Why should Muslims be held morally responsible for Mohamed Merah?
Troy Media – by Adam Walker
It has long been a principle of the Islamic teaching that every Muslim man, woman and child, is obliged to show loyalty to the country he or she lives in.
A practising Muslim is taught by the Qur’an and Prophet Muhammad that he must always desire the very best for his country of residence and its citizens.
This teaching is championed by the current head of the Ahmadiyya Muslim Community, Hadhrat Mirza Masroor Ahmad, who, when describing the mainstream Ahmadi interpretation of Islam, stated:
“As citizens of any country, we Ahmadi Muslims, will always show absolute love and loyalty to the State. Every Ahmadi Muslim has a desire for his chosen country to excel and should always endeavour towards this objective. Whenever a country requires its citizens to make sacrifices the Ahmadiyya Muslim Jamaat will always be ready to bear such sacrifices for the sake of the nation.”
“We feel pain and distress when any nation suffers and we share the grief and pain of others. Thus whenever any country faces difficulty we try our utmost to alleviate their suffering. That is what the founder of Islam, the Holy Prophet Muhammad, taught us. It was the Holy Prophet who counselled that you should put your own pain to one side in an effort to alleviate the suffering of all of mankind. It is thus that the Ahmadiyya Muslim Jamaat is involved in spreading humility, love and kindness.”
To be loyal does not, however, infer absolute and unequivocal agreement with the decisions of the state. Democracy should inherently provide for a pluralistic space which offers citizens the opportunity to help shape the society they live in through constitutional and democratic means. If not for this space, or the endeavour to create such a space, the constitutional Suffragette movement, the non-violent Afro-American Civil Rights movement, and the U.S. Peace Movement would not have advanced and protected the rights of others as they were able to.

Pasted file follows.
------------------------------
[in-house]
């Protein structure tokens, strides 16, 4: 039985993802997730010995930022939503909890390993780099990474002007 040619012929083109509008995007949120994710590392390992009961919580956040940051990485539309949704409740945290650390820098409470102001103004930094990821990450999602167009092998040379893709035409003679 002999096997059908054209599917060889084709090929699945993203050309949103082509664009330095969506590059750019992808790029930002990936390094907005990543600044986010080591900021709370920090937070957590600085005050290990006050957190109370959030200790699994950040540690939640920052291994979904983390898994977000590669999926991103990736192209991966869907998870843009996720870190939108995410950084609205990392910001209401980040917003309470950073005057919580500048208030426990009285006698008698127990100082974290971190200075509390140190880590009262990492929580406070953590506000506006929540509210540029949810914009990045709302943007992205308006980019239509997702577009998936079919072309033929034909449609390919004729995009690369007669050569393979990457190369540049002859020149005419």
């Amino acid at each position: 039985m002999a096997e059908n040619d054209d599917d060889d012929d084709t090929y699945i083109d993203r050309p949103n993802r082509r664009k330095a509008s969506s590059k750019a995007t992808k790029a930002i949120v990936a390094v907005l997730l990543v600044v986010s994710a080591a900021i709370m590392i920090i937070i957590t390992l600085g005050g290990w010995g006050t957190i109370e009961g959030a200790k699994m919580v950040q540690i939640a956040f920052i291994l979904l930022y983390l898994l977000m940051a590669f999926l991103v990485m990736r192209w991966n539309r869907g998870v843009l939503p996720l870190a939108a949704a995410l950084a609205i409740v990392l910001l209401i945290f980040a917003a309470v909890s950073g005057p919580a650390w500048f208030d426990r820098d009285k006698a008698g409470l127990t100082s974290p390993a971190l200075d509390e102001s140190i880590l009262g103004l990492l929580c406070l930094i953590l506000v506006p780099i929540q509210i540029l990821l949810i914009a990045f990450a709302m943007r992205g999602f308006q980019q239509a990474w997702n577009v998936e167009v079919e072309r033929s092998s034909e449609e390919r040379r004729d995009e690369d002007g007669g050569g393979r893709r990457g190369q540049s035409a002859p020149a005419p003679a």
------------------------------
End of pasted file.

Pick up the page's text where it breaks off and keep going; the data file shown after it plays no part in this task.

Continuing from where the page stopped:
Similar likes and dislikes
It may surprise some, but the likes and dislikes of Muslims, as a cross reference, are reasonably similar to the non-Muslim citizens of any given society. Muslims, for example, hold varying political allegiances, enjoy trying the latest trends in food and fashion, and spend countless hours arguing over which sports teams and stars are better. Some Muslims, out of a sense of loyalty, are even moved to protect their nations by joining the Armed Forces and offering their lives on the battlefield for both kin and country.
Three such individuals should have become household names over the past few days, but alas, their names are seldom mentioned in full, if at all. They were three parachutists from the French Army. On reading this, one might be forgiven for imagining three handsome French soldiers with names like Jean-Pierre or Louis. Rather, the three young soldiers were called Imad Ibn-Ziaten, 30, a paratrooper in the 1st Airborne Transportation Regiment based in Toulouse, Abel Chennouf, 25, who served in the 17th paratrooper combat engineering regiment based in Montauban and Mohamed Legouade, a second paratrooper.
The soldiers were not shot while on active duty, but on the streets of France – the very nation they offered their lives to safeguard. They heralded from a French regiment which has, ironically, lost an equal number of soldiers in active service in Afghanistan over the past year. Nicolas Sarkozy could be seen earlier this week paying homage to the three French soldiers as their coffins were being carried, quite notably, by three soldiers who also appeared to be of North African descent.